Project X

Thomas Mann, Oliver Cooper, and Jonathan Daniel Brown star in a film written by Michael Bacall and Matt Drake and directed by Nima Nourizadeh.

Three high school seniors host a birthday bash that descends into chaos in the latest from producer Todd (<em>The Hangover</em>) Phillips, <em>Project X</em>.
Courtesy Photo

In short, Project X is a squalid little piece of cinetrash, shamelessly going for the base stuff and tapping into the genre traditions laid down by American Pie, the Judd Apatow franchise, and The Hangovers (whose producer, Todd Phillips, was behind this romp). That said, pull up some popcorn, grab a multiplex seat, unplug the discerning intellectual capacities, and soak in the outlandish doings and self-indulgent excess of this token teen rite-of-passage yarn.

Hedonism runs rampant, suburbia-style, when the parents head out of town and our relatively innocent protagonist is talked into turning this fine North Pasadena home into party central. Word goes out, hyper-virally (this plotline wouldn’t have been feasible in the era before Craigslist, text messaging, mass emailing, and the like), and party-seekers from far and wide descend on the neighborhood. What transpires, including broken windows and trashed and burned homes, topless teen girls in the pool, a midget in the oven (who gets his revenge with plenty of punches to male groins), and a psycho with a blowtorch, amounts to a fantasy about the ’burbs gone wild.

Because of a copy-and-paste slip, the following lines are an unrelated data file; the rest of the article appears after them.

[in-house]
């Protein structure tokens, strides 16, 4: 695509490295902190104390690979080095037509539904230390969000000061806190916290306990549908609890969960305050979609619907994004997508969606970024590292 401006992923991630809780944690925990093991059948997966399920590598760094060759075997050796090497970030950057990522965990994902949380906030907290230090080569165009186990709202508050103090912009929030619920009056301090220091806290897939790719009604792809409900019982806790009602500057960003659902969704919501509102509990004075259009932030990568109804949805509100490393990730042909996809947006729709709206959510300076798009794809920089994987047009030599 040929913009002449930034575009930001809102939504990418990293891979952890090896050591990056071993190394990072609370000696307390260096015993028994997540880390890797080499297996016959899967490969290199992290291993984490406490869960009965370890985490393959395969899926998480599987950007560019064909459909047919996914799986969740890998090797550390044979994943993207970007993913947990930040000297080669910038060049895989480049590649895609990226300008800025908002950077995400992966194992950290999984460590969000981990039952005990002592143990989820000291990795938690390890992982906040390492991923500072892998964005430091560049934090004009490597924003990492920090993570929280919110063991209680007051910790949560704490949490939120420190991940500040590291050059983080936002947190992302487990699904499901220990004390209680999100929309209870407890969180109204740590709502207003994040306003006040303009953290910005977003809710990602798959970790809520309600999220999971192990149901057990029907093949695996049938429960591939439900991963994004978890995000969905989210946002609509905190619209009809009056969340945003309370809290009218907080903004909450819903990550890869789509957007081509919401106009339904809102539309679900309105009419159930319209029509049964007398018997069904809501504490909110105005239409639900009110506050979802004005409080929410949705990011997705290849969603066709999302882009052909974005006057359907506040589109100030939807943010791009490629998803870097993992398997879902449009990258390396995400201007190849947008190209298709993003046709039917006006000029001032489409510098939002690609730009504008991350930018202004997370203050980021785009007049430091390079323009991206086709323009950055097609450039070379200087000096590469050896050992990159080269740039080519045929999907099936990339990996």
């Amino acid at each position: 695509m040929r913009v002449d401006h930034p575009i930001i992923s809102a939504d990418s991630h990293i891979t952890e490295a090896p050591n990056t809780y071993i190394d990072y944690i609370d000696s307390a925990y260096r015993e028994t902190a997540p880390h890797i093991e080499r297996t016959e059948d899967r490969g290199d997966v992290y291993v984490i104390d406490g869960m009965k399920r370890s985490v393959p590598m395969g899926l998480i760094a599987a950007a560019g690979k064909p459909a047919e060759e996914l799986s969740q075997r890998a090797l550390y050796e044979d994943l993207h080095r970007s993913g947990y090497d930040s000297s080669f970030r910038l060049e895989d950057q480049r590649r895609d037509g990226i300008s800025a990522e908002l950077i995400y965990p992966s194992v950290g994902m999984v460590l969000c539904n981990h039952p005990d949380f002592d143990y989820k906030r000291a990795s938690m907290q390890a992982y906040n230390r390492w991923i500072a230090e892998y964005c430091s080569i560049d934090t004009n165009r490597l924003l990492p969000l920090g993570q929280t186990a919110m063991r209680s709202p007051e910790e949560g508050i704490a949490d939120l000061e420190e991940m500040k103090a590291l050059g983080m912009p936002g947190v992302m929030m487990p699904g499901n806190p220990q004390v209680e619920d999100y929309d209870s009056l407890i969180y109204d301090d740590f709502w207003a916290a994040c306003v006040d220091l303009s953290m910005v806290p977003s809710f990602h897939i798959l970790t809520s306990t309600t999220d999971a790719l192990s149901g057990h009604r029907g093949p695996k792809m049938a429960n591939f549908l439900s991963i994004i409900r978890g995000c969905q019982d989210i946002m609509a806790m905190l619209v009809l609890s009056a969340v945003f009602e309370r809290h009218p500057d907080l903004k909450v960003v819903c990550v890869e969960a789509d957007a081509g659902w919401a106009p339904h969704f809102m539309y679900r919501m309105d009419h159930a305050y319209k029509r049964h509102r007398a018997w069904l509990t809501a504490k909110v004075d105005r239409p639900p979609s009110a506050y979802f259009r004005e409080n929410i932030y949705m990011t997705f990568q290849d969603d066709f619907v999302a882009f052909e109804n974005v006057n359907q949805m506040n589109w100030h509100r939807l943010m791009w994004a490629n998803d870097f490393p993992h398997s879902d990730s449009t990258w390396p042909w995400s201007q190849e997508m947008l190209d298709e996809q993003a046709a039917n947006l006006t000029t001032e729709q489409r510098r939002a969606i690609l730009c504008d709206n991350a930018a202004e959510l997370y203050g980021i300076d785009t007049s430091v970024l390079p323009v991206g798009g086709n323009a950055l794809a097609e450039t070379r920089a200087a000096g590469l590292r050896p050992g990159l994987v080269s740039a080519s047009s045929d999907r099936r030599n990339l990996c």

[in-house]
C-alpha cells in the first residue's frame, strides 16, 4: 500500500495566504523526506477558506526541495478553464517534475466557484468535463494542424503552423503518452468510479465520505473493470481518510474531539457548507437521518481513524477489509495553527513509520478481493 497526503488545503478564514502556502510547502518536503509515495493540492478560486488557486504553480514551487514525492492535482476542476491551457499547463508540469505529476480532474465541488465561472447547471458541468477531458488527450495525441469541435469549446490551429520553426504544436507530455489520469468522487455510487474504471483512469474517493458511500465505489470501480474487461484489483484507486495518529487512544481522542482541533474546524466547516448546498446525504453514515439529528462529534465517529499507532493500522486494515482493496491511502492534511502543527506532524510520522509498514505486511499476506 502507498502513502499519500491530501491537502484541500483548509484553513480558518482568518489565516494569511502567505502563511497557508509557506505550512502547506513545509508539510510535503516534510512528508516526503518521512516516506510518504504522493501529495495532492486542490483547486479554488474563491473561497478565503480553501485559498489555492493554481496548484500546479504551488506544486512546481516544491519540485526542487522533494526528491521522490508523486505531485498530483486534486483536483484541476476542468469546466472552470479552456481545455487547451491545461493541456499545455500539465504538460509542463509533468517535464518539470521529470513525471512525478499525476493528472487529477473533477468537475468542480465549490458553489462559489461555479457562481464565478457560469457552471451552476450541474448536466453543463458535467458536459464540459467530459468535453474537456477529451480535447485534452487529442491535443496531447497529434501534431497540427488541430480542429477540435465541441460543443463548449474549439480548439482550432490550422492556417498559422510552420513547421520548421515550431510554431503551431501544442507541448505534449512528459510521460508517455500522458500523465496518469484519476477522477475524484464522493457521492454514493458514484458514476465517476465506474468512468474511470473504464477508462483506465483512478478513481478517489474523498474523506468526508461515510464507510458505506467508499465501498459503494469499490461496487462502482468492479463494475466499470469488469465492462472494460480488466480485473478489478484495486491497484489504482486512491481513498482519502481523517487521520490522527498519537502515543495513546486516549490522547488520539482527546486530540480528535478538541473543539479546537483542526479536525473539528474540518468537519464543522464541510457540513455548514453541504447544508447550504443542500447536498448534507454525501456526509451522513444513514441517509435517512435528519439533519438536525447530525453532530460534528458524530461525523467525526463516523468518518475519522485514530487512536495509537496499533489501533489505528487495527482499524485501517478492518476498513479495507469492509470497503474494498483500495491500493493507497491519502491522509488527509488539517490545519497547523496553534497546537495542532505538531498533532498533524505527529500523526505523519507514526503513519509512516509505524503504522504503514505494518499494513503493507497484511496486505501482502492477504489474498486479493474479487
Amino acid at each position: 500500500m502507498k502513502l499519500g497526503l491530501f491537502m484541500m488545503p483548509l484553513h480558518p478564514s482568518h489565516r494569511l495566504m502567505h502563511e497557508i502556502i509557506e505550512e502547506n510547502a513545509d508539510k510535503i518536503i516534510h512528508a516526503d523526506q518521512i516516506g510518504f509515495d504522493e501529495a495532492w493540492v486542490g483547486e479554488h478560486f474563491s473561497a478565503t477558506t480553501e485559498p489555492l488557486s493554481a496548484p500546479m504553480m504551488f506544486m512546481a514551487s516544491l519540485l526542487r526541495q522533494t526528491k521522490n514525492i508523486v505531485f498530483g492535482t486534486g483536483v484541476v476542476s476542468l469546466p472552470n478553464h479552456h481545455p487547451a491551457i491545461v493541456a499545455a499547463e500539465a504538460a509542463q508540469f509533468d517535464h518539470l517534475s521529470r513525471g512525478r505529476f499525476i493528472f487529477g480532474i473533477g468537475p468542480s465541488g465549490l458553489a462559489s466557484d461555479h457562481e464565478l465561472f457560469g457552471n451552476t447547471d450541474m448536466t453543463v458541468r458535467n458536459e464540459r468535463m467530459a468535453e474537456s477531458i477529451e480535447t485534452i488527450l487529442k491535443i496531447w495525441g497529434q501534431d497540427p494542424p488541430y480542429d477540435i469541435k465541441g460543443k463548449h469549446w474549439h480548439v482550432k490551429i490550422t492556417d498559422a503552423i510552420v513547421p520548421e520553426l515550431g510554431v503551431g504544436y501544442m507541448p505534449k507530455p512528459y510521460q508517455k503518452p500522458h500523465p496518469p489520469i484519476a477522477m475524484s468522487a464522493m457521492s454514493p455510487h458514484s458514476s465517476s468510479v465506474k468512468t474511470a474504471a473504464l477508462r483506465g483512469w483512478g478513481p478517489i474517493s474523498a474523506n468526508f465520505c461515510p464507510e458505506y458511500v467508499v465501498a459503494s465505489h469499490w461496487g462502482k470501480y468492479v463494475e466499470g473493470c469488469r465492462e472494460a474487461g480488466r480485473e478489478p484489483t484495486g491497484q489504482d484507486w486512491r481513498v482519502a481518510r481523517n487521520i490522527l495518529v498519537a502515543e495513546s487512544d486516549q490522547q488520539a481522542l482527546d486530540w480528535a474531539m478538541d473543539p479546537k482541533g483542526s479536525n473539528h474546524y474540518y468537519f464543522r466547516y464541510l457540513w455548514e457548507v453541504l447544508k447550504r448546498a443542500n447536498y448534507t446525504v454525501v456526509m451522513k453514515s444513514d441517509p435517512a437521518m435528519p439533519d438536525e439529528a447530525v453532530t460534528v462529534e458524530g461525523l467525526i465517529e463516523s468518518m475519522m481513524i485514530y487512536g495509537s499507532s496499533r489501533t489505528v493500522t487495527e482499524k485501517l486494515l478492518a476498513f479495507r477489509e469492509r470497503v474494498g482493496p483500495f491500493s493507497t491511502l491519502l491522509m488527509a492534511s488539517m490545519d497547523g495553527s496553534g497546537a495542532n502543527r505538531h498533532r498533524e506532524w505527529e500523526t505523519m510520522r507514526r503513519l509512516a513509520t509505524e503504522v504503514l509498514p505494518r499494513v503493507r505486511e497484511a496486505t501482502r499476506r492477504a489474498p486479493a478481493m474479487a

Probably the most interesting aspects of the movie have to do with the backstory and side stories involved. Buzz about this film began with its generic title: Project X was supposed to be a placeholder for the “real” title but won out, and the idea was to cast nonactors and actors without screen credits. Built into the premise of the story itself is a faux vérité/reality programming angle, with the entire film being “shot” by a high school friend, a post-Blair Witch tactic, not to mention budget-shaving trick, that keeps sneaking into theaters near us (see the cool, recent exorcist flick The Devil Inside).

Have no fear: Like most features in the “outrageous comedy” racket, this one atones for its happy heap of sins, and comeuppance for the party excesses comes to pass by film’s end. Our hero emerges with his integrity, with allegiance to his “real” fated lover somehow intact. America is still a puritanical and litigious place at the core, after all. Even our trashy comedies teach us this.


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